This is a section where you get the general idea about the equipment that you need in Poon Hill Ghorepani Trek. The important and serious part of equipment selection depends on the trekking season, trekking days, and maximum altitude.
- Day Pack
- Duffel Bag
Upper Body- (Head / Ears / Eyes)
- A baseball cap can protect your ear and neck from the sunlight.
- Warm wool or synthetic hat that covers your ears
- Balaclava - lightweight, thinner variety
- UV protection glacier glasses with side shields and a hard-sided storage case. (In high altitude automatically the atmosphere is thinner than low altitude so, the sunlight are quite strong in the mountain, which affects our eyes. For those people who are wearing the prescription glasses, please requesting you to speak with your doctor about the prescription glacier glasses.)
- A pair of linear synthetic/ woolen gloves for the mild days.
- A pair of heavy woolen gloves for morning and evening time
- A pair shell gloves or mitts Gore-Tex is preferred for keeping hands dry.
- Two cotton t-shirts.
- A synthetic t-shirt.
- Two long sleeve polyesters, light colored shirts for sunny days. (V-neck zipper provides additional venting options which are good for changing temperatures)
- A soft shell jacket, water resistant, with insulation, underarm ventilation zippers. The full front zipper is preferable for ventilation
- A medium to heavyweight expedition down parka w/hood.
- For women two synthetic sports bras, no cotton!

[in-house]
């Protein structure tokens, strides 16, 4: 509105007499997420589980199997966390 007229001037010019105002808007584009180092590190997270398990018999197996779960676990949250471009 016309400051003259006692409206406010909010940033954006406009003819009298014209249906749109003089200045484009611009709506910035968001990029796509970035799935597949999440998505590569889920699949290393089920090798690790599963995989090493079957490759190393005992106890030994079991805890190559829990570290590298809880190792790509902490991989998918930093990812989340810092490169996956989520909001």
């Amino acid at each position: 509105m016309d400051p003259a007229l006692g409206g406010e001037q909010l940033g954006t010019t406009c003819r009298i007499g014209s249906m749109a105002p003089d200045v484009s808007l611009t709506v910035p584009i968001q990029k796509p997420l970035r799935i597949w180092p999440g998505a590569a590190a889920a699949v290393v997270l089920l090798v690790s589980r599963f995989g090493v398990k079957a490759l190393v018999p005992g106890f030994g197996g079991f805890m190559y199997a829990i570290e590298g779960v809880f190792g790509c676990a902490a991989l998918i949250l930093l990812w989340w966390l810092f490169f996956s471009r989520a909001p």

Lower Body - Legs
- Three pairs of nylon hiking shorts, not cotton.
- Underwear, stay away from cotton
- Two pairs lightweight long underwear
- Pair soft shell pants - synthetic, full zip from top and bottom preferably
- Two pair trekking pants, preferably that zip on/off at the knees.
- Pair hard shell pants. Waterproof/breathable, Gore-Tex or equivalent is best
- Pair cotton pants
- Especially for the women a full-length skirt.
- At least four pairs of liner socks, synthetic.
- Three pair heavyweight socks to be worn over liner socks
- A pair of lightweight socks, a good option for the lower / warmer parts of the trail and also on lodges at the time of dinner.
- A pair light to medium weight waterproof hiking/trekking boots. Make sure the size and should have to be avoidable for blister.
- A pair light trekking shoes or sneakers to wear in and about camps or lodge
- Sandals are optional for the trek.
- Medicine and First Aid
- Extra Strength Excedrin for altitude-related headaches
- Ibuprofen for general aches and pains
- Pepto Bismol capsules for upset stomach or diarrhea
- Diamox (commonly prescribed as Acetazolamide) 125 or 250mg tablets for altitude sickness
Your guides will have more extensive medical gear, but you should have the basics.
Miscellaneous, but Important
- Passport and extra passport photos (4 copies)
- Airline ticket(s)
- Visa (if required and acquired in advance)
- Immunization record
- Durable wallet/pouch for travel documents, money and passport
- Two water bottles one liter wide-mouth Nalgene and one insulator
- Lip balm. At least SPF 20, 2 sticks.
- Headlamp: Headlamp is a one of the basic for you during the trek because treks are in the mountain where not plenty of electricity is. Make sure to bring extra lithium batteries